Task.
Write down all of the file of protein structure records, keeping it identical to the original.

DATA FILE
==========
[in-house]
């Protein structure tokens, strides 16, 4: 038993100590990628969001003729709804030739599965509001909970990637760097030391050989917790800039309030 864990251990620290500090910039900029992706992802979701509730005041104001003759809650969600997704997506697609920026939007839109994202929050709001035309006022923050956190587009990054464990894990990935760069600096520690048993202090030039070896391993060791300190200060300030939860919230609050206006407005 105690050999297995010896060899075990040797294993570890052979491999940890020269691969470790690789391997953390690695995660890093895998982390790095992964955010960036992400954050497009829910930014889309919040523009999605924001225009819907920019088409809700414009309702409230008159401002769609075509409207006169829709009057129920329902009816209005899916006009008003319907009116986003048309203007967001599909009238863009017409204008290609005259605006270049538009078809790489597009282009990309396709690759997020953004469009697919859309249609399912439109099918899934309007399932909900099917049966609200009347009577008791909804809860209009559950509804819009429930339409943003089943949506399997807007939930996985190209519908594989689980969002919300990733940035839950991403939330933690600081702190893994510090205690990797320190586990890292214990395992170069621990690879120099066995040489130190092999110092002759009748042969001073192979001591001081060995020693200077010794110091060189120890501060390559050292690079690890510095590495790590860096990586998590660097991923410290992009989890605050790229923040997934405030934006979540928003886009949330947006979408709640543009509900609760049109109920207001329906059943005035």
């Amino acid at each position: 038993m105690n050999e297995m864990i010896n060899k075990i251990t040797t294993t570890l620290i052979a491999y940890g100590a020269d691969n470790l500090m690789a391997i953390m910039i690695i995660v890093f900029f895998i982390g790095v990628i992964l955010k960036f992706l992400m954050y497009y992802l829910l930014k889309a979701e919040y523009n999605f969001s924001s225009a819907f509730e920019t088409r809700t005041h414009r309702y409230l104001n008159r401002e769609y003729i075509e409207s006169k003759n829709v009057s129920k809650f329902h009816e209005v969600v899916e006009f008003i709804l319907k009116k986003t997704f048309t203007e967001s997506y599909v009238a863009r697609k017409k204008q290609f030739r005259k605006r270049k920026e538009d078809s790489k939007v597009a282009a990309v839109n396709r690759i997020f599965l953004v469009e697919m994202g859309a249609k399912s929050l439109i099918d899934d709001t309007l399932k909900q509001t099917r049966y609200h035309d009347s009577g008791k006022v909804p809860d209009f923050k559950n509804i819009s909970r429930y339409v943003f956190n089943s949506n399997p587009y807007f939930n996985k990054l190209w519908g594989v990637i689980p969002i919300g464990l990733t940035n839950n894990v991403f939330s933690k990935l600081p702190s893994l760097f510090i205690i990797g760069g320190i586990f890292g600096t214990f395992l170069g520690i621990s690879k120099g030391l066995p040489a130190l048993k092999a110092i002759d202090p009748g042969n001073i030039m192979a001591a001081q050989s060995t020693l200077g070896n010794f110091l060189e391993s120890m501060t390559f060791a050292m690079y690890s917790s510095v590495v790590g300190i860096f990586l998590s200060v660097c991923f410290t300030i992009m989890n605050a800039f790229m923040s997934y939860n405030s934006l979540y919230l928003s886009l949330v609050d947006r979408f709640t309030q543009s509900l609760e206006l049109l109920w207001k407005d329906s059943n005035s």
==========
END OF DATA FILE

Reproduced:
[in-house]
């Protein structure tokens, strides 16, 4: 038993100590990628969001003729709804030739599965509001909970990637760097030391050989917790800039309030 864990251990620290500090910039900029992706992802979701509730005041104001003759809650969600997704997506697609920026939007839109994202929050709001035309006022923050956190587009990054464990894990990935760069600096520690048993202090030039070896391993060791300190200060300030939860919230609050206006407005 105690050999297995010896060899075990040797294993570890052979491999940890020269691969470790690789391997953390690695995660890093895998982390790095992964955010960036992400954050497009829910930014889309919040523009999605924001225009819907920019088409809700414009309702409230008159401002769609075509409207006169829709009057129920329902009816209005899916006009008003319907009116986003048309203007967001599909009238863009017409204008290609005259605006270049538009078809790489597009282009990309396709690759997020953004469009697919859309249609399912439109099918899934309007399932909900099917049966609200009347009577008791909804809860209009559950509804819009429930339409943003089943949506399997807007939930996985190209519908594989689980969002919300990733940035839950991403939330933690600081702190893994510090205690990797320190586990890292214990395992170069621990690879120099066995040489130190092999110092002759009748042969001073192979001591001081060995020693200077010794110091060189120890501060390559050292690079690890510095590495790590860096990586998590660097991923410290992009989890605050790229923040997934405030934006979540928003886009949330947006979408709640543009509900609760049109109920207001329906059943005035």
């Amino acid at each position: 038993m105690n050999e297995m864990i010896n060899k075990i251990t040797t294993t570890l620290i052979a491999y940890g100590a020269d691969n470790l500090m690789a391997i953390m910039i690695i995660v890093f900029f895998i982390g790095v990628i992964l955010k960036f992706l992400m954050y497009y992802l829910l930014k889309a979701e919040y523009n999605f969001s924001s225009a819907f509730e920019t088409r809700t005041h414009r309702y409230l104001n008159r401002e769609y003729i075509e409207s006169k003759n829709v009057s129920k809650f329902h009816e209005v969600v899916e006009f008003i709804l319907k009116k986003t997704f048309t203007e967001s997506y599909v009238a863009r697609k017409k204008q290609f030739r005259k605006r270049k920026e538009d078809s790489k939007v597009a282009a990309v839109n396709r690759i997020f599965l953004v469009e697919m994202g859309a249609k399912s929050l439109i099918d899934d709001t309007l399932k909900q509001t099917r049966y609200h035309d009347s009577g008791k006022v909804p809860d209009f923050k559950n509804i819009s909970r429930y339409v943003f956190n089943s949506n399997p587009y807007f939930n996985k990054l190209w519908g594989v990637i689980p969002i919300g464990l990733t940035n839950n894990v991403f939330s933690k990935l600081p702190s893994l760097f510090i205690i990797g760069g320190i586990f890292g600096t214990f395992l170069g520690i621990s690879k120099g030391l066995p040489a130190l048993k092999a110092i002759d202090p009748g042969n001073i030039m192979a001591a001081q050989s060995t020693l200077g070896n010794f110091l060189e391993s120890m501060t390559f060791a050292m690079y690890s917790s510095v590495v790590g300190i860096f990586l998590s200060v660097c991923f410290t300030i992009m989890n605050a800039f790229m923040s997934y939860n405030s934006l979540y919230l928003s886009l949330v609050d947006r979408f709640t309030q543009s509900l609760e206006l049109l109920w207001k407005d329906s059943n005035s």